“He really understands where I’m coming from with the songs and helps protect it in a way. We’ve just been friends for so long. James joined the band when he heard a demo. He called me up and was like ‘I have to be in this band, this song is so good’. People expect the frontman to be the lead and be confident, and that’s naturally not me. I find that egotistical, male lead singer ball play irritating. It doesn’t make sense.

“It’s good for me because I feel like he (James) takes some weight off my chest.”

The four-piece certainly felt the pressure when they moved to Brooklyn together prior to their sophomore release Violent Soho back in 2010, playing shows relentlessly and experiencing the darker side of the American music industry. Pausing here, Boerdam reflects thoughtfully on those moments.

“If I think about the time in my life where it was like ‘Wow that was crazy’, it’s when we all lived there together… There was like nine people in one apartment. Then just driving in a van and touring… That was so horrifying and awesome at the same time.”

For the introspective vocalist, it was “the final nail in the coffin that just cemented who Violent Soho are”, leading to the boys “ending up in our parents’ bedrooms broken in debt”.

“We went through touring with bands who run mainly independently, and just released all this guitar music. We picked up all these influences over there, like with The Bronx… Then we grew up a bit when we got back and realised that the only people that really know how your band should be is the band itself. We’ve lasted 11 to 12 years, and it’s because we don’t treat it like a job. We turn up to practice and be serious when we have to, but you make space in each other’s lives where there are more important things going on… It just makes it fun and never stressful.”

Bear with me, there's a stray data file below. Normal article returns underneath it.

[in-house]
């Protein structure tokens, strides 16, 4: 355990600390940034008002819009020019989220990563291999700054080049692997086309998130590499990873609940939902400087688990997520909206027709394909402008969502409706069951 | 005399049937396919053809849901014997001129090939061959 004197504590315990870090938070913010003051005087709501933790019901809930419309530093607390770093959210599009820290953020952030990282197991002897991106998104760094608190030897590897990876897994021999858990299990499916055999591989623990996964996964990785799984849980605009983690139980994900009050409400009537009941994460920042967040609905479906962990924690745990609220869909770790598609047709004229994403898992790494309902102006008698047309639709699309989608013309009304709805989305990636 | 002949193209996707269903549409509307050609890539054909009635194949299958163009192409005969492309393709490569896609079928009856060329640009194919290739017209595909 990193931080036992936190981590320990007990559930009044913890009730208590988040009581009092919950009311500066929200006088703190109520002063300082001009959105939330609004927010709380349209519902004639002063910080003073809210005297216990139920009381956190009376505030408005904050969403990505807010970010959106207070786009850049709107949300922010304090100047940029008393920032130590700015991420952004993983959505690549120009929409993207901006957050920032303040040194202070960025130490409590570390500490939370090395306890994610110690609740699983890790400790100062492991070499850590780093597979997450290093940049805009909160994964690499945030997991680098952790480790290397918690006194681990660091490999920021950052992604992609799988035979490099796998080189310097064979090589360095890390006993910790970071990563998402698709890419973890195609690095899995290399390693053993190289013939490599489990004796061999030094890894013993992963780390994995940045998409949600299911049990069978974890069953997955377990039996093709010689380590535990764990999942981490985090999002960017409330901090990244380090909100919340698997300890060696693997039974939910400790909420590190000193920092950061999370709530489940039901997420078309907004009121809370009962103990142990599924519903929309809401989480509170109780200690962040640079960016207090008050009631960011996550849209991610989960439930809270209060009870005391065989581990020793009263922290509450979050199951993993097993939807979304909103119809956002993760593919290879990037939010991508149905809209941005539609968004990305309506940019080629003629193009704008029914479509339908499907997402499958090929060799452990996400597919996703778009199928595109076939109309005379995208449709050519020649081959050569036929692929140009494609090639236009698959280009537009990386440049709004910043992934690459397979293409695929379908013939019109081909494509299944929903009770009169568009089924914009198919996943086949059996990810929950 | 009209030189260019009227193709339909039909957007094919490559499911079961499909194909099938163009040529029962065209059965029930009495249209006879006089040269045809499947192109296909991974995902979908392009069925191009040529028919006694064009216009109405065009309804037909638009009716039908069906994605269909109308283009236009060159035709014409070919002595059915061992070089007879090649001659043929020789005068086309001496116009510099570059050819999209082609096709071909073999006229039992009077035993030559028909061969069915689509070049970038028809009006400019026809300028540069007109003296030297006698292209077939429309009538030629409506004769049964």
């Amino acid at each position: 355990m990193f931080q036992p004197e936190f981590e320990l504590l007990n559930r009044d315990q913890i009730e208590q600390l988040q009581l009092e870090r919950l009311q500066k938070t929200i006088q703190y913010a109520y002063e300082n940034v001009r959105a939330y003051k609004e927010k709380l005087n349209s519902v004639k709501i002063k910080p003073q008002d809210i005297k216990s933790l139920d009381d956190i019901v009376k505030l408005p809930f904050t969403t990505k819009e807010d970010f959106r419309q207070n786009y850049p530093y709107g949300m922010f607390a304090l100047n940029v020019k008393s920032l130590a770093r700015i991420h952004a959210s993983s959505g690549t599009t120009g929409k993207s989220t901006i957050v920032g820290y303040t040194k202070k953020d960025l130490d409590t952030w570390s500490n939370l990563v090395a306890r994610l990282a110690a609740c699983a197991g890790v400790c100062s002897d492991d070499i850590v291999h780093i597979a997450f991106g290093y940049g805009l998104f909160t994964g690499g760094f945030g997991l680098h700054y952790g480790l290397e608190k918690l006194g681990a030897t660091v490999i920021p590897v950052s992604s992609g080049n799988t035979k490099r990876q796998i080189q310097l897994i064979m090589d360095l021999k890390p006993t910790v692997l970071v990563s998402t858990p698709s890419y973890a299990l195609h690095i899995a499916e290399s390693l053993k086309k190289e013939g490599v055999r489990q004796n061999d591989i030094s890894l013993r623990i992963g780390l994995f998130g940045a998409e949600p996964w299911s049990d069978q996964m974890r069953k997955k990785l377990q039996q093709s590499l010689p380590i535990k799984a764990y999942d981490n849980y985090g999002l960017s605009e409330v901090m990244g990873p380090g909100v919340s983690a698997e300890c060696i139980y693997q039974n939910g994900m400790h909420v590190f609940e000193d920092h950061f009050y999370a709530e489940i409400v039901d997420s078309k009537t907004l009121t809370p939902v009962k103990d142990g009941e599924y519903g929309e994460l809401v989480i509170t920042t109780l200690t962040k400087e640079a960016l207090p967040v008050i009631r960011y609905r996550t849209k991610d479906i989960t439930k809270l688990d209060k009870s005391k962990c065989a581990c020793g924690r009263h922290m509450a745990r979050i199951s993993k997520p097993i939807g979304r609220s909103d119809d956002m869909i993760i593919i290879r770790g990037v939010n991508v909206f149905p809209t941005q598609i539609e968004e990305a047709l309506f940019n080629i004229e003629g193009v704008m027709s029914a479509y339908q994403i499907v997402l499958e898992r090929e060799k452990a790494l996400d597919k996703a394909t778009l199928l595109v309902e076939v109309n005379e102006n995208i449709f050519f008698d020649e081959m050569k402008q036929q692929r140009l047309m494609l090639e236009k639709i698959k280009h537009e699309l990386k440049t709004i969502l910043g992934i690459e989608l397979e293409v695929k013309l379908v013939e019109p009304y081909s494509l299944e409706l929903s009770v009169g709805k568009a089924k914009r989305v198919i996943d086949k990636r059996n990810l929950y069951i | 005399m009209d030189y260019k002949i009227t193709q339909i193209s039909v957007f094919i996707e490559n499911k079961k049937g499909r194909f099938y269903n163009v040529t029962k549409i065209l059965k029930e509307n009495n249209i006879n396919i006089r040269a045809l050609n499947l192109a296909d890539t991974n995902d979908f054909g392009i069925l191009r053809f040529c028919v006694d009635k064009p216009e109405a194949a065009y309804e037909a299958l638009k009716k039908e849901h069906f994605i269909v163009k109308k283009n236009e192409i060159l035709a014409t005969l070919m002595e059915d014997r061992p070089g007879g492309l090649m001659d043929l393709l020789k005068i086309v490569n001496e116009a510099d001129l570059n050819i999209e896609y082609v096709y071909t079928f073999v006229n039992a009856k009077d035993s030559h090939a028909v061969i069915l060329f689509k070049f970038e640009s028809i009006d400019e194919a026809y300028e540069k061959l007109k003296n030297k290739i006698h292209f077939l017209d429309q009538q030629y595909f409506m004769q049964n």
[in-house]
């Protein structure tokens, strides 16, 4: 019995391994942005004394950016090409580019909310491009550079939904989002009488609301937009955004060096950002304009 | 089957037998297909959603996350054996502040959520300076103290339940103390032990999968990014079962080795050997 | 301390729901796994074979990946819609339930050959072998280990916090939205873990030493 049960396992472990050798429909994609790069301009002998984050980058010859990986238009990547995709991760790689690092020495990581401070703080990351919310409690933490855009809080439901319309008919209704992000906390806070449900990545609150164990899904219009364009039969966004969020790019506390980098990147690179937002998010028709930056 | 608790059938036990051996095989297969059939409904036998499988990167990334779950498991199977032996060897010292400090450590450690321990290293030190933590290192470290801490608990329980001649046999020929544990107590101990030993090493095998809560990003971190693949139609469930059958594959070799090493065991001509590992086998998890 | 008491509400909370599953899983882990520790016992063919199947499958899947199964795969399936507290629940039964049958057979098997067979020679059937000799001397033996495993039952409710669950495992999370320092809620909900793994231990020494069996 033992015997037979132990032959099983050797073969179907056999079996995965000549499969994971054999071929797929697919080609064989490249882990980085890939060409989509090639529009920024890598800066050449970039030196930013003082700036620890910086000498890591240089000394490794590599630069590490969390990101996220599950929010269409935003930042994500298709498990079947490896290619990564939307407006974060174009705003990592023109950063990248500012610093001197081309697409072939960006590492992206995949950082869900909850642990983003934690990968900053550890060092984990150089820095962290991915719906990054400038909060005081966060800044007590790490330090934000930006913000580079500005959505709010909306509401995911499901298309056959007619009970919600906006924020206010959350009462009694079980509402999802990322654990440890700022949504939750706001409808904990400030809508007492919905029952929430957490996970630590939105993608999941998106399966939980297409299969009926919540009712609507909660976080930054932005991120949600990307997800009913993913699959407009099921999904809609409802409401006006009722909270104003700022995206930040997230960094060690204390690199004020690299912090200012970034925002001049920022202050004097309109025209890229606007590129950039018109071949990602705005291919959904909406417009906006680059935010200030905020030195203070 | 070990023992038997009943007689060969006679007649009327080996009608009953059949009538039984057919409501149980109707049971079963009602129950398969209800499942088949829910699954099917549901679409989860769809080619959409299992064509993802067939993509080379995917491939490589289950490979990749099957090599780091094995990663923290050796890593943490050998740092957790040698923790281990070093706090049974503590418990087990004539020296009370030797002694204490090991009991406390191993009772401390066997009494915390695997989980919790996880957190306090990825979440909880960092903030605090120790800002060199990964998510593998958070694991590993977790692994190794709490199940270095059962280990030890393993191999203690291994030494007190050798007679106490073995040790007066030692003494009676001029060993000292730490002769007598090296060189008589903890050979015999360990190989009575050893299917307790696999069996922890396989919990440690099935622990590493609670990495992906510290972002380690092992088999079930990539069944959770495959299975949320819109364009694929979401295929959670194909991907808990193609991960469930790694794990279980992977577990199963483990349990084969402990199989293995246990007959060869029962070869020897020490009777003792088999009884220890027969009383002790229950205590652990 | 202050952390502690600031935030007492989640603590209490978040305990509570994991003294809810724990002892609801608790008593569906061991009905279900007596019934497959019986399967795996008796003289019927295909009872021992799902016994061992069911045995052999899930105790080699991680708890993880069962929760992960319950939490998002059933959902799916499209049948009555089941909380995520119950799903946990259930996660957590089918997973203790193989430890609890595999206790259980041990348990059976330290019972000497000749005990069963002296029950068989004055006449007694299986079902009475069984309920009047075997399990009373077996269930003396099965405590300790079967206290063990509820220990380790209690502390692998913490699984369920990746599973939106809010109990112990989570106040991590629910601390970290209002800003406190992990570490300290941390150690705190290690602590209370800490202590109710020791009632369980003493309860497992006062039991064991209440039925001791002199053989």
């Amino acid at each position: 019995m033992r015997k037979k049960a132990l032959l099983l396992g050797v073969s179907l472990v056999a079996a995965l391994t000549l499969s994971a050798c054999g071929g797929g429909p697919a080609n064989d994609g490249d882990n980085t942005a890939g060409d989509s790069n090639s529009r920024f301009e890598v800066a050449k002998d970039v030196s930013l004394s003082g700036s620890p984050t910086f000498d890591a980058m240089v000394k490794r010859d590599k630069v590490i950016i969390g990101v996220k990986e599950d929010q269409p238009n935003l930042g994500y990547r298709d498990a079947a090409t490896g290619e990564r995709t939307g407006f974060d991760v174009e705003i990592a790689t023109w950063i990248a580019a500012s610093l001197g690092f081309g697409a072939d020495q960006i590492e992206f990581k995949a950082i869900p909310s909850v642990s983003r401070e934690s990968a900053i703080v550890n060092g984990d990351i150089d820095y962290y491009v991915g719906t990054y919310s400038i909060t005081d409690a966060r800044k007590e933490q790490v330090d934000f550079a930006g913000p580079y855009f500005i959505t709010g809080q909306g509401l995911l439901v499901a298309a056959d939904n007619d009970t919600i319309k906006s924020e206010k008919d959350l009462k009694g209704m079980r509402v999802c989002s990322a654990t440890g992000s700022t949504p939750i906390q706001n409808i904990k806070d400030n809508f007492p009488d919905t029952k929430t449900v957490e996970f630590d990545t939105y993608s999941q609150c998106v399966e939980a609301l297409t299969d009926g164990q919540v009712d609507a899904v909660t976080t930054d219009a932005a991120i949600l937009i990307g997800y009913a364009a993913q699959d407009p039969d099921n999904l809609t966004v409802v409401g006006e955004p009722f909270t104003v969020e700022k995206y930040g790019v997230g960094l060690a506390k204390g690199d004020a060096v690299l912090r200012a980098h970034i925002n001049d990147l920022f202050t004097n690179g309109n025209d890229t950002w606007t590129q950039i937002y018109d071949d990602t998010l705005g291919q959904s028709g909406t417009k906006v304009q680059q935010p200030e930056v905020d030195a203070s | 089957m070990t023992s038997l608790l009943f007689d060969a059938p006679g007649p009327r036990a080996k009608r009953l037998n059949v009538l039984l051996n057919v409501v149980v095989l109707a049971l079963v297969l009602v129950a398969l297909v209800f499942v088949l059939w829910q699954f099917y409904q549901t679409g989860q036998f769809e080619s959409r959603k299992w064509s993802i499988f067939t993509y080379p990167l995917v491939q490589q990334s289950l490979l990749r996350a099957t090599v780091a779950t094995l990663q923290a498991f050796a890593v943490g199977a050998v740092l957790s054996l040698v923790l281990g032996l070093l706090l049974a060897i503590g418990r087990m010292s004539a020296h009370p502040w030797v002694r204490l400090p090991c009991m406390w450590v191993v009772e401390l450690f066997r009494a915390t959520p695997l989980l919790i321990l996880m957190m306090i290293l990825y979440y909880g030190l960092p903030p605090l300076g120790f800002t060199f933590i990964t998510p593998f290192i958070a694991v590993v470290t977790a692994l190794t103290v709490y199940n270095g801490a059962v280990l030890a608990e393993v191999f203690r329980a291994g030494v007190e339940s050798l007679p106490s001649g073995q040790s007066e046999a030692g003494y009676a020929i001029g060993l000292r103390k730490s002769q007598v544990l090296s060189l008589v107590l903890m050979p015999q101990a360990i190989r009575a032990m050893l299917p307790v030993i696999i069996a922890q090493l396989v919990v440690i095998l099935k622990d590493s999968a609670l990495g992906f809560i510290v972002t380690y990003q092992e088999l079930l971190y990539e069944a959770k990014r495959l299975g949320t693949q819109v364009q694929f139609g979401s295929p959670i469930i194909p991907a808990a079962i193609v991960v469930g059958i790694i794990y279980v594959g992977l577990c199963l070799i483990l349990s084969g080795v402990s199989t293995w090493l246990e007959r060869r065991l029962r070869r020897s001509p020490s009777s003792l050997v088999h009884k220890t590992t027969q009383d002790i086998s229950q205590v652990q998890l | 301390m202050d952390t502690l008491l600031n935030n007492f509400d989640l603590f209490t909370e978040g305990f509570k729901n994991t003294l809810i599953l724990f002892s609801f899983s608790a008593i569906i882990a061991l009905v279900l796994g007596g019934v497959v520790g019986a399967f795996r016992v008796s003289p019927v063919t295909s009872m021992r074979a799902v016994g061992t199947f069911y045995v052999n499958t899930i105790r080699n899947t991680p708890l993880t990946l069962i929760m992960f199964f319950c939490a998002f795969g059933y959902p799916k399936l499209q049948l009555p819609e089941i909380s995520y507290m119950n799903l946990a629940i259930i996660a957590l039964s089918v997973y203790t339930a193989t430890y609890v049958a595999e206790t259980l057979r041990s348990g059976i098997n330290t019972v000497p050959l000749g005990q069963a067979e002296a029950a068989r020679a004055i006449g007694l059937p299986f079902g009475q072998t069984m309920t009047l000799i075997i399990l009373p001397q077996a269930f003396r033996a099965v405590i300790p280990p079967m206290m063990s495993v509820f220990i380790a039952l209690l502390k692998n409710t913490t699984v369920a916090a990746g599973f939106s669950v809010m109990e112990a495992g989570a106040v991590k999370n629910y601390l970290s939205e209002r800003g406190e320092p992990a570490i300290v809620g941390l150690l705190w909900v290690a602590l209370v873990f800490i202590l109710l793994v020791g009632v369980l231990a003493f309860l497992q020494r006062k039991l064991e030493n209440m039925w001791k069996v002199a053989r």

This extends to the banter shared before every gig as the band put their hands in like a sports team. The frontman recalls how they’ve dedicated shows to various people over the years, from Silverchair’s Ben Gillies the first time round to “an old NBL star from the ‘80s”.

Ironically, the frontman turns the most sentimental here as he remembers former manager Dean Turner, who passed away in 2009 after a long battle with cancer.

“When we played at Laneway Festival this year, because of our history, we did do that one for him. That’s probably the one where there wasn’t any laughing at a big joke. He was a big part of our band.”

Be ready for a quadruple threat when Violent Soho storm the country with The Bronx, Luca Brasi and Tired Lion. Check out their Facebook page for more info.


Riverstage, Brisbane
Friday October 28 – Licensed/All Ages

Hordern Pavilion, Sydney
Saturday October 29 – Licensed/All Ages

Festival Hall, Melbourne
Monday October 31 – Licensed/All Ages

AEC Theatre, Adelaide
Friday November 4 – Licensed/All Ages
Red Hill Auditorium, Perth
Saturday November 5 – Licensed/All Ages

Tickets on sale now